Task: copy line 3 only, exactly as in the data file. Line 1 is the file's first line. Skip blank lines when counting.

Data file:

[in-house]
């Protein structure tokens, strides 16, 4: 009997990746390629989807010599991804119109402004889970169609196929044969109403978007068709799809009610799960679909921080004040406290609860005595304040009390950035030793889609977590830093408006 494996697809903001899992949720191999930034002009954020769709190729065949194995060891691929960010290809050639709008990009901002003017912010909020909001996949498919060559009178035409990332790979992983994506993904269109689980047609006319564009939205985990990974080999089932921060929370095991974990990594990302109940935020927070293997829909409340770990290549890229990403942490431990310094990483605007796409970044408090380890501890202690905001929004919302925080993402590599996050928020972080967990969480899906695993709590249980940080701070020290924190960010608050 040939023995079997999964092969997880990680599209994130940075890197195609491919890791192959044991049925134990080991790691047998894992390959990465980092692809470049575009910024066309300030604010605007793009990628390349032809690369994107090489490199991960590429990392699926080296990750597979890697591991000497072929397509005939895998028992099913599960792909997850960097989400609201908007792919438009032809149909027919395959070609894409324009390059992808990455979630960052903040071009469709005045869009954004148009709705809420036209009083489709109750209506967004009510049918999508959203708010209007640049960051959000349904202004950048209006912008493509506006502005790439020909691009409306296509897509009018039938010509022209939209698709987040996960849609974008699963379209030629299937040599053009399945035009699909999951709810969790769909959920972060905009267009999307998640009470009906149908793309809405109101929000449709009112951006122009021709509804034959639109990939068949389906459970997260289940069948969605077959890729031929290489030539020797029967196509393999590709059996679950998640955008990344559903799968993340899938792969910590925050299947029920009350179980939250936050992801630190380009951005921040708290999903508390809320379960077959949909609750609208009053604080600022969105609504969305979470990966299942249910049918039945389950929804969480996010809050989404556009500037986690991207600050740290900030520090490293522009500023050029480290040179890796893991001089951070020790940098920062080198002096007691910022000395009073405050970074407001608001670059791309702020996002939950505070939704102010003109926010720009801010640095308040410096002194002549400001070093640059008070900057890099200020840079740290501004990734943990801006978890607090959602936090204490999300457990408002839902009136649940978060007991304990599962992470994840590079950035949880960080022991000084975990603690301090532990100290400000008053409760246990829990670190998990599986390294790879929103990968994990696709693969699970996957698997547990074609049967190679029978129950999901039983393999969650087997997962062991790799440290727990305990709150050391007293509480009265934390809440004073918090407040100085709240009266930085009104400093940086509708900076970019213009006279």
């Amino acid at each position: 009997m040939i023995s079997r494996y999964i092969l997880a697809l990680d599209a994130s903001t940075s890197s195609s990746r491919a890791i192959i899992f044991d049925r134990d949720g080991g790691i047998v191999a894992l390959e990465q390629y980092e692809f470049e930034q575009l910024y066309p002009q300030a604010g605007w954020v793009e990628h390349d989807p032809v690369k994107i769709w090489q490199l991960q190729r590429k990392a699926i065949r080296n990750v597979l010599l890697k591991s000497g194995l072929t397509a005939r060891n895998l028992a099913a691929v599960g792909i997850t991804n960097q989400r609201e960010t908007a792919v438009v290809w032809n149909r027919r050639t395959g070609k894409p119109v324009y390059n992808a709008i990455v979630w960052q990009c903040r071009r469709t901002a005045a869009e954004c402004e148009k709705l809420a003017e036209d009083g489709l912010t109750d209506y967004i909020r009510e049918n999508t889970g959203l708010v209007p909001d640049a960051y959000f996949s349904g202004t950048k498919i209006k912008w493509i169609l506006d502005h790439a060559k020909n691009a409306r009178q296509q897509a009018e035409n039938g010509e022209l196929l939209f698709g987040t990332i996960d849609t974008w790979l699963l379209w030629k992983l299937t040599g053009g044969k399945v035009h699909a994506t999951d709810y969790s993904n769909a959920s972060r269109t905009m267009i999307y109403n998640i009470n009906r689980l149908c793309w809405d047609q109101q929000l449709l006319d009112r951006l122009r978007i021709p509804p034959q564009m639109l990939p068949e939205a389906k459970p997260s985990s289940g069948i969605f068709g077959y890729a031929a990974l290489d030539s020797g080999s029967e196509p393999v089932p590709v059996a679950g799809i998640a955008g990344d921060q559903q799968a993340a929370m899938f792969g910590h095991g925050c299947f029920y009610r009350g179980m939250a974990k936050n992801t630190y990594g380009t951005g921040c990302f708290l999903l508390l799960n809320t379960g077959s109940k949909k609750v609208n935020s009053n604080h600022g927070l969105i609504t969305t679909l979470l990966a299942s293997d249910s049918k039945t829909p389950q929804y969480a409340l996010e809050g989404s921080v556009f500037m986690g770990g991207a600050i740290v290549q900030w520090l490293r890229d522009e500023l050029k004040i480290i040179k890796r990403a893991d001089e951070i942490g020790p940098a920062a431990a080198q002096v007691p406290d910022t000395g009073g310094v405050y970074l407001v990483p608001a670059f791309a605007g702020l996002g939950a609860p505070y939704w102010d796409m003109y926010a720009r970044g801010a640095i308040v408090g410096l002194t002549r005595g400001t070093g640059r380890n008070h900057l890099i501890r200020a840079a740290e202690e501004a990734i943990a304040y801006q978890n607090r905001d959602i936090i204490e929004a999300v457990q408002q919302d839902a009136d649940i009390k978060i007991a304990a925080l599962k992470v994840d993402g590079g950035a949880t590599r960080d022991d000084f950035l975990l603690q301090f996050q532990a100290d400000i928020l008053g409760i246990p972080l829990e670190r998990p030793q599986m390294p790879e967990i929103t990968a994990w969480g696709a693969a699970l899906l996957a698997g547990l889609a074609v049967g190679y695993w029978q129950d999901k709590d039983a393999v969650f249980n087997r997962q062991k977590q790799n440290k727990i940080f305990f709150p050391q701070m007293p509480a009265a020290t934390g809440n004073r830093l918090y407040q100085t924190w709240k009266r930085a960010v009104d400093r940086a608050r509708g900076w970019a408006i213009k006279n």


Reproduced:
């Amino acid at each position: 009997m040939i023995s079997r494996y999964i092969l997880a697809l990680d599209a994130s903001t940075s890197s195609s990746r491919a890791i192959i899992f044991d049925r134990d949720g080991g790691i047998v191999a894992l390959e990465q390629y980092e692809f470049e930034q575009l910024y066309p002009q300030a604010g605007w954020v793009e990628h390349d989807p032809v690369k994107i769709w090489q490199l991960q190729r590429k990392a699926i065949r080296n990750v597979l010599l890697k591991s000497g194995l072929t397509a005939r060891n895998l028992a099913a691929v599960g792909i997850t991804n960097q989400r609201e960010t908007a792919v438009v290809w032809n149909r027919r050639t395959g070609k894409p119109v324009y390059n992808a709008i990455v979630w960052q990009c903040r071009r469709t901002a005045a869009e954004c402004e148009k709705l809420a003017e036209d009083g489709l912010t109750d209506y967004i909020r009510e049918n999508t889970g959203l708010v209007p909001d640049a960051y959000f996949s349904g202004t950048k498919i209006k912008w493509i169609l506006d502005h790439a060559k020909n691009a409306r009178q296509q897509a009018e035409n039938g010509e022209l196929l939209f698709g987040t990332i996960d849609t974008w790979l699963l379209w030629k992983l299937t040599g053009g044969k399945v035009h699909a994506t999951d709810y969790s993904n769909a959920s972060r269109t905009m267009i999307y109403n998640i009470n009906r689980l149908c793309w809405d047609q109101q929000l449709l006319d009112r951006l122009r978007i021709p509804p034959q564009m639109l990939p068949e939205a389906k459970p997260s985990s289940g069948i969605f068709g077959y890729a031929a990974l290489d030539s020797g080999s029967e196509p393999v089932p590709v059996a679950g799809i998640a955008g990344d921060q559903q799968a993340a929370m899938f792969g910590h095991g925050c299947f029920y009610r009350g179980m939250a974990k936050n992801t630190y990594g380009t951005g921040c990302f708290l999903l508390l799960n809320t379960g077959s109940k949909k609750v609208n935020s009053n604080h600022g927070l969105i609504t969305t679909l979470l990966a299942s293997d249910s049918k039945t829909p389950q929804y969480a409340l996010e809050g989404s921080v556009f500037m986690g770990g991207a600050i740290v290549q900030w520090l490293r890229d522009e500023l050029k004040i480290i040179k890796r990403a893991d001089e951070i942490g020790p940098a920062a431990a080198q002096v007691p406290d910022t000395g009073g310094v405050y970074l407001v990483p608001a670059f791309a605007g702020l996002g939950a609860p505070y939704w102010d796409m003109y926010a720009r970044g801010a640095i308040v408090g410096l002194t002549r005595g400001t070093g640059r380890n008070h900057l890099i501890r200020a840079a740290e202690e501004a990734i943990a304040y801006q978890n607090r905001d959602i936090i204490e929004a999300v457990q408002q919302d839902a009136d649940i009390k978060i007991a304990a925080l599962k992470v994840d993402g590079g950035a949880t590599r960080d022991d000084f950035l975990l603690q301090f996050q532990a100290d400000i928020l008053g409760i246990p972080l829990e670190r998990p030793q599986m390294p790879e967990i929103t990968a994990w969480g696709a693969a699970l899906l996957a698997g547990l889609a074609v049967g190679y695993w029978q129950d999901k709590d039983a393999v969650f249980n087997r997962q062991k977590q790799n440290k727990i940080f305990f709150p050391q701070m007293p509480a009265a020290t934390g809440n004073r830093l918090y407040q100085t924190w709240k009266r930085a960010v009104d400093r940086a608050r509708g900076w970019a408006i213009k006279n």